Nothing rings true. The dialogue is clunky. The characters are unbelievable and unsympathetic. Yes, I get the 'misogyny takes many guises' message. I don't need to be hit over the head with it (the sniggering police recruits, the slimy geeks in the cafe, Mary's smarmy boyfriend Puss - or should that be Pus).
The situations are unreal, rather than quirky. What was the space helmet bit in Miranda's kitchen all about? If I want surreal, I can go to the sublime "Twin Peaks".
Any good stuff?
The bobbing suitcase, Clayton Jacobson's easygoing persona, Jane Campion's daughter, Nicole Kidman's frizzy grey coiff.
Episode 2 (not directed by Campion) was an improvement due to the N.Z. flashback, interesting plot twists and two standout scenes - Robin vs Julia (poor hubby Pyke) and Robin meeting Mary.
Ray, the Medical Examiner (Geoff Morrell), is stealing every scene he is in. I'm warming to Elizabeth Moss's understated performance.
Random weird stuff:
- The New Zealand police acting like 6 year olds on the suspension bridge.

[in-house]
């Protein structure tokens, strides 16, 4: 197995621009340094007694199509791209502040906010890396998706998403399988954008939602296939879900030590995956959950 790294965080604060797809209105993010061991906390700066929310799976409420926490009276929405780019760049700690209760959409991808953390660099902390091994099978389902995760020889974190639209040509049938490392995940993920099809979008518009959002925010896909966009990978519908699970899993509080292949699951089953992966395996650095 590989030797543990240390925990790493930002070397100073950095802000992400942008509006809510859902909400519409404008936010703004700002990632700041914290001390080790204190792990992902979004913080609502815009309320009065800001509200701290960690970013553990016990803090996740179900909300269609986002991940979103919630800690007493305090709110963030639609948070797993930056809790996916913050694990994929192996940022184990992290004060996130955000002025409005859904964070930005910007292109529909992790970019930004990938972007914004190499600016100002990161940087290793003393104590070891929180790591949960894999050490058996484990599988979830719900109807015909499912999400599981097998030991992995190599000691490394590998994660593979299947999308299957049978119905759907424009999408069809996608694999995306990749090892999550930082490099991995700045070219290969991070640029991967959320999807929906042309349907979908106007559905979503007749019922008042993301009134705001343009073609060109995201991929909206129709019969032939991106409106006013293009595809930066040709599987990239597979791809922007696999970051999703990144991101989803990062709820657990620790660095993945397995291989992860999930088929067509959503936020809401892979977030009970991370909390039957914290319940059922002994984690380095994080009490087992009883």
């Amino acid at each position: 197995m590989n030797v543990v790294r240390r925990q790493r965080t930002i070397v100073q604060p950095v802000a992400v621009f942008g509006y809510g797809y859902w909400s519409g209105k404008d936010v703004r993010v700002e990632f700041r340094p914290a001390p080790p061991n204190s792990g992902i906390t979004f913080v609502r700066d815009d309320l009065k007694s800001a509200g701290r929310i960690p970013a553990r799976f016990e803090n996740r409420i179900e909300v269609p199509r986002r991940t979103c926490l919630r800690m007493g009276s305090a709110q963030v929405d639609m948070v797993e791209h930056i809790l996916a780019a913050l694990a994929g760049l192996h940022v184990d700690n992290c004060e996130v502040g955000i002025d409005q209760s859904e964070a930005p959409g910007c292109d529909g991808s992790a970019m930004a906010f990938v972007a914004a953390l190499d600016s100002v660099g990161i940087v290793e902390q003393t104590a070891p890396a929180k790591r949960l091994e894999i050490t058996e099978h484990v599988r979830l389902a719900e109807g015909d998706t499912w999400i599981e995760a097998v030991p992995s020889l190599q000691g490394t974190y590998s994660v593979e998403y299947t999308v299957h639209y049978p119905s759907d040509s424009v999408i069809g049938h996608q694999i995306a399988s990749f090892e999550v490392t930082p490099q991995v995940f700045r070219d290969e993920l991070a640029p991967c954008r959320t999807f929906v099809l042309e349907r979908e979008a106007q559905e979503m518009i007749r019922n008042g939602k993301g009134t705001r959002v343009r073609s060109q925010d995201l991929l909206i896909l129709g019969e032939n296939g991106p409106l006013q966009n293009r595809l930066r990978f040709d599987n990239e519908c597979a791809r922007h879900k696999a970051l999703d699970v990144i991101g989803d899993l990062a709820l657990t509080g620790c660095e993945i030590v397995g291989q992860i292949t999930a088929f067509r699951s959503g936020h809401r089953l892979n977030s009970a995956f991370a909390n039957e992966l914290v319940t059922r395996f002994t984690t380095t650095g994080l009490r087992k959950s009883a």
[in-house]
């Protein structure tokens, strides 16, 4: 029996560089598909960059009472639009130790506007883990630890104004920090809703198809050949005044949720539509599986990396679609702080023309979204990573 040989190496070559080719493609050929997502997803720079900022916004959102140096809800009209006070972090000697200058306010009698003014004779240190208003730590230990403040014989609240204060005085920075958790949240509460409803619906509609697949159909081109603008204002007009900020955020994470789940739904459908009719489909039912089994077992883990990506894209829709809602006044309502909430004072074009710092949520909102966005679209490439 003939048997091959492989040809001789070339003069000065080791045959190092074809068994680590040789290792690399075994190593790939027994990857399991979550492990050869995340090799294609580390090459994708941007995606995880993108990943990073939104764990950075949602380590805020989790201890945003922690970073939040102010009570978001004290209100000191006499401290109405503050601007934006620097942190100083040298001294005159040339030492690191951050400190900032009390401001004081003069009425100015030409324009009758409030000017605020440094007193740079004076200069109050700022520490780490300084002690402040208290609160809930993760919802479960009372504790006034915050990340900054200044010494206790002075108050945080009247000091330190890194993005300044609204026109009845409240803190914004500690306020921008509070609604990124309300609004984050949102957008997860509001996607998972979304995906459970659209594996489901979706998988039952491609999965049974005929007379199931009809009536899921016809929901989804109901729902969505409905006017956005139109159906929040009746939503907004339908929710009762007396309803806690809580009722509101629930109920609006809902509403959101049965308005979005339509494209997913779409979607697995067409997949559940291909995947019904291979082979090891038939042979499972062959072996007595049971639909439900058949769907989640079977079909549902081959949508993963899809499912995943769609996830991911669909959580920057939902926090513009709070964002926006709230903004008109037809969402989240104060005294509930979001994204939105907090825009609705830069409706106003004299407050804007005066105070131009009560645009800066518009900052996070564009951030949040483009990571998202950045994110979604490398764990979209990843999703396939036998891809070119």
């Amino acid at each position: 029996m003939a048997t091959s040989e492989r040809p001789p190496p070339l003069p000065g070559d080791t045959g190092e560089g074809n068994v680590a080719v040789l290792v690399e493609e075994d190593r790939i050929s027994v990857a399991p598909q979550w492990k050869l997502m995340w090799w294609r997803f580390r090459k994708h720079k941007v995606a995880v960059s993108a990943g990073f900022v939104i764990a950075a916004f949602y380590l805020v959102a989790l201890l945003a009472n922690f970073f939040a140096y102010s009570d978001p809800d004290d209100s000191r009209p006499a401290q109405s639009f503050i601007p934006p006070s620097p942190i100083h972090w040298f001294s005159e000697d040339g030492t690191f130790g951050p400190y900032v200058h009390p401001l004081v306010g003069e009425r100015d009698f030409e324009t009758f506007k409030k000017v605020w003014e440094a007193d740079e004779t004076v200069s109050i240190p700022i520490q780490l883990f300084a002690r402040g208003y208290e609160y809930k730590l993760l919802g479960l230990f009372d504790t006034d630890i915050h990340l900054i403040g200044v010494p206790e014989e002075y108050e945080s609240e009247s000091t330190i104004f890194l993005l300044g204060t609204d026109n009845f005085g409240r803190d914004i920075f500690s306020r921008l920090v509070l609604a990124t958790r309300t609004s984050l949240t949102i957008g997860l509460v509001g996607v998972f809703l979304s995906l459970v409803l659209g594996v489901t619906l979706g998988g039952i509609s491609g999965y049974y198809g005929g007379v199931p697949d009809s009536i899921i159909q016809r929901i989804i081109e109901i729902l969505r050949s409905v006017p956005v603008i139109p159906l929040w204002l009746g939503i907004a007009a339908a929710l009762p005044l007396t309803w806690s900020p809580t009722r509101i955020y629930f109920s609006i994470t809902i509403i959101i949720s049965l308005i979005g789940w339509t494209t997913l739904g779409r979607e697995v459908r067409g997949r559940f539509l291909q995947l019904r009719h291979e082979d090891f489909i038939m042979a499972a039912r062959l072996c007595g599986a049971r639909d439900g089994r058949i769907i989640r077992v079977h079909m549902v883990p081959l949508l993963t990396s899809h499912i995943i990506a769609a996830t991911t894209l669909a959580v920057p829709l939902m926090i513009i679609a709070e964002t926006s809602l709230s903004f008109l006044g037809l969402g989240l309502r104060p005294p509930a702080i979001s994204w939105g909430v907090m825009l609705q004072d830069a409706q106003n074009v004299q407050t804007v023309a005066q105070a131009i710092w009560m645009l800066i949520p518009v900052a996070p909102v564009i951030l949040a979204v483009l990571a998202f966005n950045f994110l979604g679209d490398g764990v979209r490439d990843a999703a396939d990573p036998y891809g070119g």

- Miranda's 'open-door' therapy.
- The overwrought restaurant scene complete with embarrassed customers, the 'c-bomb' and Alexander's chandelier rant. Terrific seeing Marg Downey ("Fast Forward", "Kath & Kim") as Julia's partner. She seems to be typecast as the new age nutbag.
- The return of David Wenham (Al Parker) - wheelchair bound Bond villain transforms into Hitchcockian psycho-killer.
No mention of Parker's fate, just more cringeworthy developments.
Just when you thought Alexander couldn't get more detestable, he excels himself at the Father-Daughter bash; then pimps out Mary. The show defies logic. The nose biting scene got more gratuitous by being set on a nudist beach with sweeping views of Sydney's skyline.
Episode 5 (Jane Campion is back in the director's chair) - 59 minutes of my life I will never get back. More tortuous dialogue, implausible situations and a "Taxi Driver"-like denouement that you could see coming mid episode.
Episode 6 (final)
The Bondi Beach manhunt was another unbelievable scene. Why hide on the beach on a 35 degree day? Because it was cinematic, that's why.
"Top of the Lake: China Girl" should have been a four-parter at the most. This story of loss, parenthood and surrogacy could have been more economically told. The production was ham-fisted and ponderous.
P.S. Small quibble: How could Alexander get a bag of bottled water through airport security?